How to Make Your Virtual Workforce Act Like A Team

Virtual work environments are becoming increasingly popular with companies of all sizes. Remote workers increase the available talent pool, reduce overhead costs, and improve sustainability. Virtual workforces have many advantages for both employers and employees, but one of the biggest disadvantages to a virtual workplace is that remote workers can feel disengaged from the organization. Brick-and-mortar offices have a distinct “team” feel to them, and it can be a challenge to bring that same level of camaraderie to a geographically disbursed staff. Here are three things to keep in mind when developing a virtual workforce:

1. Communication is Critical

Remote workers can often be the last to know what’s going on in company news. Daily touch points and virtual meetings with leadership can help remote staff feel included and connected. A commitment to connectivity should begin from day one, and should be part of the onboarding plan for new virtual workers. But communication isn’t just about sharing what’s new. Virtual workers often don’t know who to reach out to when they have problems or concerns. If they don’t know who to call, issues can go unresolved for long periods of time. Remote workers are far more likely to reach out to someone they have been introduced to, and whose voice they have heard on a conference call.

And it can help to take a step beyond communication and focus on relationship building. When managers have calls with virtual workers, they should be encouraged to spend time forging real relationships. In a traditional brick-and-mortar office environment it is easy to get to know individuals on a deeper level, but it can be very easy to overlook proper relationship building with teleworkers. When managers take the time to learn about virtual employees’ career goals, strengths, and development needs, it can positively impact engagement.

2. Incentivize Strong Work Performance

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Virtual employees often feel as though their work is not seen by leadership or valued in the larger organizational picture. Onsite employees have the benefit of being physically close to leaders and influencers, but virtual workers may not ever come in contact with these key individuals. Keeping remote staff engaged can be as simple as recognizing a job well done. Encouragement can make an employee feel valued and appreciated. If they see their name and their successes printed in a companywide newsletter, they know that their work is important, and they feel more connected to the organization as a whole.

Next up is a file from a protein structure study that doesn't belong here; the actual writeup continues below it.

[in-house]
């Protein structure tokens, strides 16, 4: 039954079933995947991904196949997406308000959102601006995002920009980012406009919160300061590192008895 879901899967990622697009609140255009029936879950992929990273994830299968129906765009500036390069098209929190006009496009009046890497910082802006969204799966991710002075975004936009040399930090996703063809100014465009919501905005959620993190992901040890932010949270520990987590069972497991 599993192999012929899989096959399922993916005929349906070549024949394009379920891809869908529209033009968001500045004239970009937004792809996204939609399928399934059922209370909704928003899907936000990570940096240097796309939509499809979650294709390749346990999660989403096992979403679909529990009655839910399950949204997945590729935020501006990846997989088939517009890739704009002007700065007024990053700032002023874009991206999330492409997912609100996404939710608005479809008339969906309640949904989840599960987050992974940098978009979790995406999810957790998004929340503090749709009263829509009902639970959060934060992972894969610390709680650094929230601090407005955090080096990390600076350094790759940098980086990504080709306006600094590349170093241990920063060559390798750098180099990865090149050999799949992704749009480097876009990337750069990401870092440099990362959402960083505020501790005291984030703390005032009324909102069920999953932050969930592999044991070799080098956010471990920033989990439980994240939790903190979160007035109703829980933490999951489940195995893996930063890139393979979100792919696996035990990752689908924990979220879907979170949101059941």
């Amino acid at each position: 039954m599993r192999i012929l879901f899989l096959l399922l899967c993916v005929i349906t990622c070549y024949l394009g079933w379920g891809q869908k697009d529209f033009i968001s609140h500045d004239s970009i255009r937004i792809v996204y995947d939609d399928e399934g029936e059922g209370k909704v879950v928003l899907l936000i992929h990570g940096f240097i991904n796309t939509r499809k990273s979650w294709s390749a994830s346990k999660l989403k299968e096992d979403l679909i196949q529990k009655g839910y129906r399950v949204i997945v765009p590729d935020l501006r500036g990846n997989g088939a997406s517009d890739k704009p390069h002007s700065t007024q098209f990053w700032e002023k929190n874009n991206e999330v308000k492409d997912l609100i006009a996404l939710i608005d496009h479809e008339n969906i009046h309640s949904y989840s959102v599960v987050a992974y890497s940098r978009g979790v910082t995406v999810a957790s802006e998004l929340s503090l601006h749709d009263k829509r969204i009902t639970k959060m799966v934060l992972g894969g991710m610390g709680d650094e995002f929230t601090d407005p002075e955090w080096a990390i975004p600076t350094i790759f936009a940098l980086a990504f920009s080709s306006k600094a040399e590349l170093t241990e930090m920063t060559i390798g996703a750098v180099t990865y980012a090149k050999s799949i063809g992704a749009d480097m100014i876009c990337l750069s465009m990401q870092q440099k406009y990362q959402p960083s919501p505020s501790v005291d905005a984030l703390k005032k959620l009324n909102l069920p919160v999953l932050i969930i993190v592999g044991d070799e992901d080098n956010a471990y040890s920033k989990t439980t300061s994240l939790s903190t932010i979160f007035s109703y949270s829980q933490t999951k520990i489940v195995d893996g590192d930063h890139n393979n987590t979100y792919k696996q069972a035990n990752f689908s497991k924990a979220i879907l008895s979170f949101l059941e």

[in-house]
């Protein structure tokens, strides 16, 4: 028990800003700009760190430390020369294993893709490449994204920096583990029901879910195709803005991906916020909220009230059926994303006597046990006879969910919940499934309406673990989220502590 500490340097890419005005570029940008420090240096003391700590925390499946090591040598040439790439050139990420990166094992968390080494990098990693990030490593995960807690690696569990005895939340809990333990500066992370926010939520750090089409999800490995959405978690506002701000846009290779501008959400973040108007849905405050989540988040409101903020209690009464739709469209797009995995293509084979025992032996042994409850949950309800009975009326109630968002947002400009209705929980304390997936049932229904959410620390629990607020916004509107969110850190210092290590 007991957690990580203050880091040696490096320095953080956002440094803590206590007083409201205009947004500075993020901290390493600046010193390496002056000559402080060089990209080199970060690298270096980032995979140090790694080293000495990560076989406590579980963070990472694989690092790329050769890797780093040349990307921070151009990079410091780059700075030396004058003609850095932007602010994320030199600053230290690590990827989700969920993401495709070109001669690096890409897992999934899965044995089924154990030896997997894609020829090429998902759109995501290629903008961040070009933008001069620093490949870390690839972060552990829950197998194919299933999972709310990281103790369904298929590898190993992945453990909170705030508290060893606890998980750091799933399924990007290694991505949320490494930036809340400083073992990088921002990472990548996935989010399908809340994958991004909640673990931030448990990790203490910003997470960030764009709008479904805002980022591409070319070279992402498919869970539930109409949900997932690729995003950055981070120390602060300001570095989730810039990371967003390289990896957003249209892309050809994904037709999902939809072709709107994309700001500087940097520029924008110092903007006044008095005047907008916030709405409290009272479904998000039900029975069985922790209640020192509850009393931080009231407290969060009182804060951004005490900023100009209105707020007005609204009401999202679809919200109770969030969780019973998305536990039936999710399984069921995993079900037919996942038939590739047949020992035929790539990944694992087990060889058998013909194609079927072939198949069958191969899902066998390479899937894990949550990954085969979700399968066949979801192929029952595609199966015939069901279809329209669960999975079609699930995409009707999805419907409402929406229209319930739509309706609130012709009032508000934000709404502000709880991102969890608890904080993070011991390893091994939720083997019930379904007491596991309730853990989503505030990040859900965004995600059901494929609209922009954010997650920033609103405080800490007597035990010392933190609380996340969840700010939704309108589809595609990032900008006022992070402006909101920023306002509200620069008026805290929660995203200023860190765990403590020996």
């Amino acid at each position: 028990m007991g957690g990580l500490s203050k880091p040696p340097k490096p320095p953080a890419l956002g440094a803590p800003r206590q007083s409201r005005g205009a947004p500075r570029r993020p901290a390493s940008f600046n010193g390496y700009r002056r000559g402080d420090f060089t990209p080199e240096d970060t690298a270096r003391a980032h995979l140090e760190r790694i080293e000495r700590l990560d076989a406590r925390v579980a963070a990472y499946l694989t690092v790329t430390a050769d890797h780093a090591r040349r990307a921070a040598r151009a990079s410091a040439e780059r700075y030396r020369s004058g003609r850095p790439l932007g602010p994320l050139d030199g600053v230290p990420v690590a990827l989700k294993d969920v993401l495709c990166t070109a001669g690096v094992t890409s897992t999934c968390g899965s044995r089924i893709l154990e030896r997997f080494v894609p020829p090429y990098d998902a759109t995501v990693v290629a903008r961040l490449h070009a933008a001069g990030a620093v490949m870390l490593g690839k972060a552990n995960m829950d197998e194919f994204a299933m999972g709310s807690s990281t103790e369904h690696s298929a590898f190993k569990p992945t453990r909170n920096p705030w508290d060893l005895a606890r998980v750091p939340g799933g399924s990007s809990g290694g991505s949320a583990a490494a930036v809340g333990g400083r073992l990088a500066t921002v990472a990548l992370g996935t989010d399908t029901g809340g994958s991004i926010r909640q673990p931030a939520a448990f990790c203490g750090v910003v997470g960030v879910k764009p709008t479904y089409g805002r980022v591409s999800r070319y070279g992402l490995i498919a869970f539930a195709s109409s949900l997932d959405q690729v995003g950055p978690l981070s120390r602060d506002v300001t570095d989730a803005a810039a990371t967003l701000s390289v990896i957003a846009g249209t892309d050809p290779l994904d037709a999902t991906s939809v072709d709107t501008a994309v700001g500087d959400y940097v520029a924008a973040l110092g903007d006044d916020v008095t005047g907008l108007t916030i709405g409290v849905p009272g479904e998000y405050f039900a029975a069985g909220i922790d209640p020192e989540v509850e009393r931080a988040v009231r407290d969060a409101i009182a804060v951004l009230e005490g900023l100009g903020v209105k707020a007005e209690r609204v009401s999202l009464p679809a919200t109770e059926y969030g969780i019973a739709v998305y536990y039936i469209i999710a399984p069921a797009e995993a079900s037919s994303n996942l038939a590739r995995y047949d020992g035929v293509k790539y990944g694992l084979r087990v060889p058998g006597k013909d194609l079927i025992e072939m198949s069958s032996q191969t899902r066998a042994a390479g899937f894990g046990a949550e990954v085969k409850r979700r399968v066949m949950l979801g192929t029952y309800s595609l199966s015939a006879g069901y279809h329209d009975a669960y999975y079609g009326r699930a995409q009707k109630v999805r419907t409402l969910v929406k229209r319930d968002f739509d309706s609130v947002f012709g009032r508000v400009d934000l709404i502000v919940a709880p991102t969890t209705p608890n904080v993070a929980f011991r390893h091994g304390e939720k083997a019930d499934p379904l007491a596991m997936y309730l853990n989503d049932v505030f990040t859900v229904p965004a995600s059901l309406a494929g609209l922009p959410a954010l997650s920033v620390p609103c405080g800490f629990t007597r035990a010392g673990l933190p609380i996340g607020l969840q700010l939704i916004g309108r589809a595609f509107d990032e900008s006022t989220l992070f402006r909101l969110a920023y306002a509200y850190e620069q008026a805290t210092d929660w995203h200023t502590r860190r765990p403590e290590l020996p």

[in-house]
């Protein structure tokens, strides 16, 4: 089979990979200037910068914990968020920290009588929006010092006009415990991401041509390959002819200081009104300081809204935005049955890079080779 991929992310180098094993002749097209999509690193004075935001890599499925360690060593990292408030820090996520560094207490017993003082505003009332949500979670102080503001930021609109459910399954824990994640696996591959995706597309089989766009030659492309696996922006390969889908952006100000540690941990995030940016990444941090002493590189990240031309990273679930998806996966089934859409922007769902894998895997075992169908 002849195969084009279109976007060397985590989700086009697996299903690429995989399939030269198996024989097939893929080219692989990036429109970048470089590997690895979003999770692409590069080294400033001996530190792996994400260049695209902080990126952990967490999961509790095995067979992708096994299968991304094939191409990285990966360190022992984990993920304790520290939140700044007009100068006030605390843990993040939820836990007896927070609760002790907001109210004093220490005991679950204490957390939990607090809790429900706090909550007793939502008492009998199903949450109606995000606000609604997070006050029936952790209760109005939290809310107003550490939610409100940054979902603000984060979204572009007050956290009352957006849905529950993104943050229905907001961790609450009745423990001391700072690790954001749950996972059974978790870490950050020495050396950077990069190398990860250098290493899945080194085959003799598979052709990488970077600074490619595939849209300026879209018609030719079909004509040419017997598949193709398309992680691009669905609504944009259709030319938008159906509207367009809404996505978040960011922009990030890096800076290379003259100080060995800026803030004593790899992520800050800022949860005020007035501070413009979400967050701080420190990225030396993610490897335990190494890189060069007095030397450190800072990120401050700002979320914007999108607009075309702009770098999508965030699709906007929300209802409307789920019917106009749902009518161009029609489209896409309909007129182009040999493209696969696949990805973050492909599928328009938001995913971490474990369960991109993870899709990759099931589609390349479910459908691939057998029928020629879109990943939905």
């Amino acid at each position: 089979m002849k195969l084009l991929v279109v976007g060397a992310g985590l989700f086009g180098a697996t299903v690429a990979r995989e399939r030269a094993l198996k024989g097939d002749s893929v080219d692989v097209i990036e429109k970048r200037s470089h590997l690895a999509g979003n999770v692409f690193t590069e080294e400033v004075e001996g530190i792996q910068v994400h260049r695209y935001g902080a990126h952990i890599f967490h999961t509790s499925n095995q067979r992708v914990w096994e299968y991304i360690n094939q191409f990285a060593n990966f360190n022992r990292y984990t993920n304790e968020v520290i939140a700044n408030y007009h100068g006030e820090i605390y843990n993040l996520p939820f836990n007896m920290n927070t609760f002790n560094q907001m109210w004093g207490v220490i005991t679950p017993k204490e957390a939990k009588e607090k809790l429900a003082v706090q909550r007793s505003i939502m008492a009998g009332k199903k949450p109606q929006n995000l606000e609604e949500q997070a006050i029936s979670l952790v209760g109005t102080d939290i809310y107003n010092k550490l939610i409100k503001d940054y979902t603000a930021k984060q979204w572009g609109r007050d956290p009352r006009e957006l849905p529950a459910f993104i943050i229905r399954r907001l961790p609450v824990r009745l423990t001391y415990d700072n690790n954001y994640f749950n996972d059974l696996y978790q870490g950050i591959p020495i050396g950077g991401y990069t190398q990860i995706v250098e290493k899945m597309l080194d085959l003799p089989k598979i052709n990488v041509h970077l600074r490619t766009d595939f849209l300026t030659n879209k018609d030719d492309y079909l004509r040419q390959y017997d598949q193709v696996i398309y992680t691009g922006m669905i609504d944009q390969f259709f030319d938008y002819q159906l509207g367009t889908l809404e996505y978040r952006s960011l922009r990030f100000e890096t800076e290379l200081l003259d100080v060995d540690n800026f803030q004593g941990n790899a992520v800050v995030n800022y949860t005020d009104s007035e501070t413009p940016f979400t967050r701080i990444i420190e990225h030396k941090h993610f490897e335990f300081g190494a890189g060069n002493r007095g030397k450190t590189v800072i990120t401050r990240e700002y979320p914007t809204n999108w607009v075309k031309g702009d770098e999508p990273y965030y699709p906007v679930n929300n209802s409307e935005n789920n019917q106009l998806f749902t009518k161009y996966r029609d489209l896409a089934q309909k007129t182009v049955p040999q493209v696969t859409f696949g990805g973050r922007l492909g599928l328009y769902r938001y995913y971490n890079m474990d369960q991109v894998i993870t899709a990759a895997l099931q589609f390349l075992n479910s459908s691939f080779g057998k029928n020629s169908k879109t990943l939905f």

Competitions can also incentivize performance while building strong teams. When virtual workers are placed into teams for a contest, it helps them get to know one another and it helps them to see where they fit into the structure of their department. It also allows virtual workers to connect with each other and make friends. Peer groups are important for maintaining employee satisfaction, and virtual workers can often have a hard time forming relationships with other employees. But team competitions can foster these coworker relationships, reward performance, and boost morale.

3. Schedule Coaching Sessions for Your Virtual Workforce

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Regular coaching sessions are important for all employees, but virtual workers can often get left out of this critical development practice. Managers should be checking in weekly to go over remote employees’ performance, help them with areas of development, and to hear from those employees about what they need in order to do their jobs well. These coaching sessions keep everyone plugged in to each other’s needs, and can make virtual employees feel that the company is invested in their career growth and development.

And when possible, leaders should schedule face-to-face time with virtual workers. This could be a monthly Skype call, where managers and employees can see one another, or it could be actual in-person meetings where remote workers are invited to company headquarters for team building exercises and training sessions.

These ideas may seem overly simple, but these small actions and commitments can have a major impact on keeping a remote workforce engaged. Even the smallest efforts can go a long way toward promoting morale among virtual workers, which will have a lasting impact on the organization as a whole.

Micah Laughlin

Micah Laughlin is the founder of Canvas IT and a leader in technology management services, supporting organizations of all sizes and helping them to thrive in spite of IT challenges and organizational changes. His first-hand experience with Service Desk Outsourcing companies led him to create a better way of doing IT outsourcing, the way he’d want it done. Today his philosophy carries on at Canvas IT as he creates a custom solution for each client just the way they’d want it done. Micah’s service desk management philosophy has supported dozens of growing businesses, adding value to the IT services they provide. Prior to founding Canvas IT, Micah spent more than 24 years managing IT operations – with 18 spent balancing the need for open, flexible systems with the restrictions of the highly-regulated healthcare industry.

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